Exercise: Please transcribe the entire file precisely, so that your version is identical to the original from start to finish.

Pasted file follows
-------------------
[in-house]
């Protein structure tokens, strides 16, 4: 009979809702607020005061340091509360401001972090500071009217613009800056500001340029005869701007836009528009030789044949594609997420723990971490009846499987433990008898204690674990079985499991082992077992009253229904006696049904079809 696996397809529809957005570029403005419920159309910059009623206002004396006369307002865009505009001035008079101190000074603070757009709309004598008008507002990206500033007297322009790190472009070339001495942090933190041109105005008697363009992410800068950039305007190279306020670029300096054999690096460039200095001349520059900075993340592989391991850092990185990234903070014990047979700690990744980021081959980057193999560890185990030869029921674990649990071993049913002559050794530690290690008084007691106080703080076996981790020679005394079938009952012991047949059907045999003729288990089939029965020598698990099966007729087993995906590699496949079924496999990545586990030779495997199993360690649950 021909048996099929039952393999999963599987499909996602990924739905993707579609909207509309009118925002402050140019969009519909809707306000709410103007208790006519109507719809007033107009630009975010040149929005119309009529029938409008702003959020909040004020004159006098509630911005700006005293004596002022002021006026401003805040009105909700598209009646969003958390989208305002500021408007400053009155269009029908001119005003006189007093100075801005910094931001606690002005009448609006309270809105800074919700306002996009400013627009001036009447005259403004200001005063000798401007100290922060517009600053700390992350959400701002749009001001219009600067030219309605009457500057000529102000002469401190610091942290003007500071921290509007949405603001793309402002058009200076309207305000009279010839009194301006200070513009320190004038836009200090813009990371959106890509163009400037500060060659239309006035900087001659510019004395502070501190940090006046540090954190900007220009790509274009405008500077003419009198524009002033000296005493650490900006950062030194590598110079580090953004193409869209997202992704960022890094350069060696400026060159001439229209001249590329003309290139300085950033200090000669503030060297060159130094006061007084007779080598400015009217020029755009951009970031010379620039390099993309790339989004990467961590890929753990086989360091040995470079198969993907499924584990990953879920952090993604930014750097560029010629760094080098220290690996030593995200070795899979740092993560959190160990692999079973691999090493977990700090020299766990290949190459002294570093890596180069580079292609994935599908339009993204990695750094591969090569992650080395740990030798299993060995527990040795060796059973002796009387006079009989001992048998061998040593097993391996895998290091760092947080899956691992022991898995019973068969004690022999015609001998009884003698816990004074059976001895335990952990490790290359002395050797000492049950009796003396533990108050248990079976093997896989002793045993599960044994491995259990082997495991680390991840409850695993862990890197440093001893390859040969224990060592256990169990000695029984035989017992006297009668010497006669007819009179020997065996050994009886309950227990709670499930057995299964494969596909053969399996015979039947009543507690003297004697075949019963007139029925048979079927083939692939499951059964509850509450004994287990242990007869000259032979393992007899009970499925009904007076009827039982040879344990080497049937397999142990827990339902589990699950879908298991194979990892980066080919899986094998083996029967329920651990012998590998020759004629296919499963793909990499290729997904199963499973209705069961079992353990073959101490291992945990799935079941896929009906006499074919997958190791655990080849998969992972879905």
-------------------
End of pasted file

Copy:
[in-house]
């Protein structure tokens, strides 16, 4: 009979809702607020005061340091509360401001972090500071009217613009800056500001340029005869701007836009528009030789044949594609997420723990971490009846499987433990008898204690674990079985499991082992077992009253229904006696049904079809 696996397809529809957005570029403005419920159309910059009623206002004396006369307002865009505009001035008079101190000074603070757009709309004598008008507002990206500033007297322009790190472009070339001495942090933190041109105005008697363009992410800068950039305007190279306020670029300096054999690096460039200095001349520059900075993340592989391991850092990185990234903070014990047979700690990744980021081959980057193999560890185990030869029921674990649990071993049913002559050794530690290690008084007691106080703080076996981790020679005394079938009952012991047949059907045999003729288990089939029965020598698990099966007729087993995906590699496949079924496999990545586990030779495997199993360690649950 021909048996099929039952393999999963599987499909996602990924739905993707579609909207509309009118925002402050140019969009519909809707306000709410103007208790006519109507719809007033107009630009975010040149929005119309009529029938409008702003959020909040004020004159006098509630911005700006005293004596002022002021006026401003805040009105909700598209009646969003958390989208305002500021408007400053009155269009029908001119005003006189007093100075801005910094931001606690002005009448609006309270809105800074919700306002996009400013627009001036009447005259403004200001005063000798401007100290922060517009600053700390992350959400701002749009001001219009600067030219309605009457500057000529102000002469401190610091942290003007500071921290509007949405603001793309402002058009200076309207305000009279010839009194301006200070513009320190004038836009200090813009990371959106890509163009400037500060060659239309006035900087001659510019004395502070501190940090006046540090954190900007220009790509274009405008500077003419009198524009002033000296005493650490900006950062030194590598110079580090953004193409869209997202992704960022890094350069060696400026060159001439229209001249590329003309290139300085950033200090000669503030060297060159130094006061007084007779080598400015009217020029755009951009970031010379620039390099993309790339989004990467961590890929753990086989360091040995470079198969993907499924584990990953879920952090993604930014750097560029010629760094080098220290690996030593995200070795899979740092993560959190160990692999079973691999090493977990700090020299766990290949190459002294570093890596180069580079292609994935599908339009993204990695750094591969090569992650080395740990030798299993060995527990040795060796059973002796009387006079009989001992048998061998040593097993391996895998290091760092947080899956691992022991898995019973068969004690022999015609001998009884003698816990004074059976001895335990952990490790290359002395050797000492049950009796003396533990108050248990079976093997896989002793045993599960044994491995259990082997495991680390991840409850695993862990890197440093001893390859040969224990060592256990169990000695029984035989017992006297009668010497006669007819009179020997065996050994009886309950227990709670499930057995299964494969596909053969399996015979039947009543507690003297004697075949019963007139029925048979079927083939692939499951059964509850509450004994287990242990007869000259032979393992007899009970499925009904007076009827039982040879344990080497049937397999142990827990339902589990699950879908298991194979990892980066080919899986094998083996029967329920651990012998590998020759004629296919499963793909990499290729997904199963499973209705069961079992353990073959101490291992945990799935079941896929009906006499074919997958190791655990080849998969992972879905």